In 1977, 3M Company acquired McGhan Medical Corporation, which manufactured silicone-gel breast implants. Seven years later, in 1984, 3M sold the business. It has not manufactured or sold breast implants since then, although some products 3M had manufactured were sold by the purchaser of the business in 1985 and perhaps later.
Beginning in 1992, plaintiffs began bringing claims against 3M, alleging that the implants caused various diseases. It is undisputed that many women who received the implants between 1977 and 1985 later became ill with some sort of autoimmune or other systemic disease. They suffered from a wide variety of symptoms, including joint pain and stiffness, muscle weakness, numbness, fatigue, irritable-bowel symptoms, flu-like symptoms, burning, itching, sleep disturbance, and memory loss. Although 3M asserted there was no reliable evidence of medical causation, several plaintiffs obtained large verdicts. 3M, which settled many individual cases and participated in a global settlement, asserts that its defense and settlement costs exceed $1 billion.
From 1977 to 1985, 3M purchased occurrence insurance with coverage of approximately $1.48 billion. Under the occurrence policies, claims can be made after the policy period but coverage is triggered only if bodily injury or property damage occurred during the policy period.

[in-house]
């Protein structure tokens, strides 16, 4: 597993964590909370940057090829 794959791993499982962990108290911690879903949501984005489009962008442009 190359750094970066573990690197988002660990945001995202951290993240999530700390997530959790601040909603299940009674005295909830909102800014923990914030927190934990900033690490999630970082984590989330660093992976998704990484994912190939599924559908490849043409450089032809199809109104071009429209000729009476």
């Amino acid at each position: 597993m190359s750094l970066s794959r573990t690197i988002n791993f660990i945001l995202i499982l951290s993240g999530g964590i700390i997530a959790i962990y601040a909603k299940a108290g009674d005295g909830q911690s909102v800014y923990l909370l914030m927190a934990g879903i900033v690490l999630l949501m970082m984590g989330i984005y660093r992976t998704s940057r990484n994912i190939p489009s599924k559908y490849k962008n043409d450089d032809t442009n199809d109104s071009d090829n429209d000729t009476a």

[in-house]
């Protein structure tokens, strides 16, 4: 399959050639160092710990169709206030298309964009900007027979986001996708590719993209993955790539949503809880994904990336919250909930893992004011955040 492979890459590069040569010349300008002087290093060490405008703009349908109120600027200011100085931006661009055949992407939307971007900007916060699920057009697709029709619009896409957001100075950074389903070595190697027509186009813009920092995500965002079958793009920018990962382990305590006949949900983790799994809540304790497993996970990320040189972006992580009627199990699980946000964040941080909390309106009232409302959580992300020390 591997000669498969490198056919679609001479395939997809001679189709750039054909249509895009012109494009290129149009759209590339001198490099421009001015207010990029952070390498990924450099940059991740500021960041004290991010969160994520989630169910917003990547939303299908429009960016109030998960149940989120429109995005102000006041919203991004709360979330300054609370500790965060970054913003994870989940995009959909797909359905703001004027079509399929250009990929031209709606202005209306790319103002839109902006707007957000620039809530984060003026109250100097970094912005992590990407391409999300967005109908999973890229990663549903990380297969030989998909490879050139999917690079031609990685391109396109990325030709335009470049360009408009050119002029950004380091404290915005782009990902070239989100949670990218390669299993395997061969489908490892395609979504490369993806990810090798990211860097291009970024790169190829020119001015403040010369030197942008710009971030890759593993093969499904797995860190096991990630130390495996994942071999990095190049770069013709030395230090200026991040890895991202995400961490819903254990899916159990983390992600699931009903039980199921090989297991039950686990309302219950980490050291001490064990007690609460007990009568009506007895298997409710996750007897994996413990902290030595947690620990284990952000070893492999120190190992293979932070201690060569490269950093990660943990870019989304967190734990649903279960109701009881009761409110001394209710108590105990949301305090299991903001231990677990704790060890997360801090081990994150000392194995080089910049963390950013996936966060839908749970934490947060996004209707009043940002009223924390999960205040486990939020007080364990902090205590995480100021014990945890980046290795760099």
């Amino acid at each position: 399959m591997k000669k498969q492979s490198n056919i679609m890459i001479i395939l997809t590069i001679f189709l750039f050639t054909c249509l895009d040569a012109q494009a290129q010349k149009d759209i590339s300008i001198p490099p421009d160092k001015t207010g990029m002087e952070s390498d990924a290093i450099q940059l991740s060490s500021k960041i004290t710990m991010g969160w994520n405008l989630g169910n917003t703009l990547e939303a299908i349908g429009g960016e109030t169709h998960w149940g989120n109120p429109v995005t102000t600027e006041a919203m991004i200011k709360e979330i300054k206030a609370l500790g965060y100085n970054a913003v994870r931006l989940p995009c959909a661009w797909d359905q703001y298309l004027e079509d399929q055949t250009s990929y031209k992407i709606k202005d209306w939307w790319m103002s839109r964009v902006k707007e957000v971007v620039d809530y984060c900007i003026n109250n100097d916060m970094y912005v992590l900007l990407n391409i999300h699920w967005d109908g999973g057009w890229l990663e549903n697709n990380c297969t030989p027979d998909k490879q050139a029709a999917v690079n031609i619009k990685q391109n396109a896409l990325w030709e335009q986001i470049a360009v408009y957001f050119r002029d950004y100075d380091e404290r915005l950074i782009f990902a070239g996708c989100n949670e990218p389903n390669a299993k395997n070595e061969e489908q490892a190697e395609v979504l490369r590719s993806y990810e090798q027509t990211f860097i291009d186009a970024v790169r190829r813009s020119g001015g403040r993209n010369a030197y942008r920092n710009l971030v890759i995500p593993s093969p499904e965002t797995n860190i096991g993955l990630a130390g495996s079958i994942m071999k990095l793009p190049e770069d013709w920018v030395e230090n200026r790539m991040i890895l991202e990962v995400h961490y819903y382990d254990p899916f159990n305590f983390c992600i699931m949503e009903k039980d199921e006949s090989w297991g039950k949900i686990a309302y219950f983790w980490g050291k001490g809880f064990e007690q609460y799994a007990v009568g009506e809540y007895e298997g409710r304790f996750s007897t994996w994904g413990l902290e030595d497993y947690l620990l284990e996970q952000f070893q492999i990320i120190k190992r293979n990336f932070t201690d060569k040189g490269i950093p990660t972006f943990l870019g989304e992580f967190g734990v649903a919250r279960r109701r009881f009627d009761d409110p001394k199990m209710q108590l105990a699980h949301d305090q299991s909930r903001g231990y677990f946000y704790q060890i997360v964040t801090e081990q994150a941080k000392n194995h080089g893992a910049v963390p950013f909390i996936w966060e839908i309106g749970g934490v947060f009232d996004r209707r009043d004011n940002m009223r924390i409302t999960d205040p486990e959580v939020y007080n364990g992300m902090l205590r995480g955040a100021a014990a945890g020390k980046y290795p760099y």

In 1977, Travelers Insurance Co. provided 3M's primary occurrence policy. From 1978 through 1985, Lakeside Insurance Limited, a "captive" insurance company owned by 3M, provided 3M's primary occurrence insurance policy. 3M also had layers of excess policies over the primary layer each year. Typically, several different insurers issued policies within the same excess layer, with each providing a percentage or "quota share" of the coverage limit in that layer. These excess occurrence policies were triggered only after the underlying primary policy and lower-level policies in a particular year had been exhausted. They generally adopt the same provisions, or "follow form," of the relevant primary layer, absent specific exclusions to the contrary. Generally, the excess occurrence policies issued to 3M from 1977 to 1985 do not contain a duty to defend, but they contain differing provisions as to the duty to pay defense costs.